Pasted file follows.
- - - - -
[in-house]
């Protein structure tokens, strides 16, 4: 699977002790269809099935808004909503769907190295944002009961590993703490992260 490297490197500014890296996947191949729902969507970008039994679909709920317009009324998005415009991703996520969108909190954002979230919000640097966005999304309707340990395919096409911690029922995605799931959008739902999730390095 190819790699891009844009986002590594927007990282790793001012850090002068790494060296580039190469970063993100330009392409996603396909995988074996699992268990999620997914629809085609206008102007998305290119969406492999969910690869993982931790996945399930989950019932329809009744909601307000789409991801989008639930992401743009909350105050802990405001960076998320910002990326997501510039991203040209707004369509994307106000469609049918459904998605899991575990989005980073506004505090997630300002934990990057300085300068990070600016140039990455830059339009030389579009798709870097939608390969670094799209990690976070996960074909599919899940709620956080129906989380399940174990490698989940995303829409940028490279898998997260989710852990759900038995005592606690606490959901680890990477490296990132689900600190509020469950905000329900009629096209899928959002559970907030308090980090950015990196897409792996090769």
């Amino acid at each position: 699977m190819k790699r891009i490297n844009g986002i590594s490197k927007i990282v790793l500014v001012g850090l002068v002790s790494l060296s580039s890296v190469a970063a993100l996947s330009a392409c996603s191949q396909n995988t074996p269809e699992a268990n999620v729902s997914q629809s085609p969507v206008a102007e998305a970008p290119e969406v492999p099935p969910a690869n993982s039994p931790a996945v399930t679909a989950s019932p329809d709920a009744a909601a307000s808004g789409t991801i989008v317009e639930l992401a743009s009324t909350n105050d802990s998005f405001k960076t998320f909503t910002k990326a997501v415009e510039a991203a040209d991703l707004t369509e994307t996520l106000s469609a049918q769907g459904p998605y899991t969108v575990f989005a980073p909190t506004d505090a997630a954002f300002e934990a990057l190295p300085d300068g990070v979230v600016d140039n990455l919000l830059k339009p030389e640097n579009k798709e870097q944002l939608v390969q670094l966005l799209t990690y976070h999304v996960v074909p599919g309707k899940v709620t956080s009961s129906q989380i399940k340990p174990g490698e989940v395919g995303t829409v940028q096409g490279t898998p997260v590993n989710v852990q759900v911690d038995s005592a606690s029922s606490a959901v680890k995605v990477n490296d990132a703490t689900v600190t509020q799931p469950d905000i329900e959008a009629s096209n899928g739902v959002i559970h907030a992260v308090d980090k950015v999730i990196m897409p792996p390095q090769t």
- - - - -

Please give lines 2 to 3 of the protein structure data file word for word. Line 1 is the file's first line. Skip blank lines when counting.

């Protein structure tokens, strides 16, 4: 699977002790269809099935808004909503769907190295944002009961590993703490992260 490297490197500014890296996947191949729902969507970008039994679909709920317009009324998005415009991703996520969108909190954002979230919000640097966005999304309707340990395919096409911690029922995605799931959008739902999730390095 190819790699891009844009986002590594927007990282790793001012850090002068790494060296580039190469970063993100330009392409996603396909995988074996699992268990999620997914629809085609206008102007998305290119969406492999969910690869993982931790996945399930989950019932329809009744909601307000789409991801989008639930992401743009909350105050802990405001960076998320910002990326997501510039991203040209707004369509994307106000469609049918459904998605899991575990989005980073506004505090997630300002934990990057300085300068990070600016140039990455830059339009030389579009798709870097939608390969670094799209990690976070996960074909599919899940709620956080129906989380399940174990490698989940995303829409940028490279898998997260989710852990759900038995005592606690606490959901680890990477490296990132689900600190509020469950905000329900009629096209899928959002559970907030308090980090950015990196897409792996090769």
């Amino acid at each position: 699977m190819k790699r891009i490297n844009g986002i590594s490197k927007i990282v790793l500014v001012g850090l002068v002790s790494l060296s580039s890296v190469a970063a993100l996947s330009a392409c996603s191949q396909n995988t074996p269809e699992a268990n999620v729902s997914q629809s085609p969507v206008a102007e998305a970008p290119e969406v492999p099935p969910a690869n993982s039994p931790a996945v399930t679909a989950s019932p329809d709920a009744a909601a307000s808004g789409t991801i989008v317009e639930l992401a743009s009324t909350n105050d802990s998005f405001k960076t998320f909503t910002k990326a997501v415009e510039a991203a040209d991703l707004t369509e994307t996520l106000s469609a049918q769907g459904p998605y899991t969108v575990f989005a980073p909190t506004d505090a997630a954002f300002e934990a990057l190295p300085d300068g990070v979230v600016d140039n990455l919000l830059k339009p030389e640097n579009k798709e870097q944002l939608v390969q670094l966005l799209t990690y976070h999304v996960v074909p599919g309707k899940v709620t956080s009961s129906q989380i399940k340990p174990g490698e989940v395919g995303t829409v940028q096409g490279t898998p997260v590993n989710v852990q759900v911690d038995s005592a606690s029922s606490a959901v680890k995605v990477n490296d990132a703490t689900v600190t509020q799931p469950d905000i329900e959008a009629s096209n899928g739902v959002i559970h907030a992260v308090d980090k950015v999730i990196m897409p792996p390095q090769t």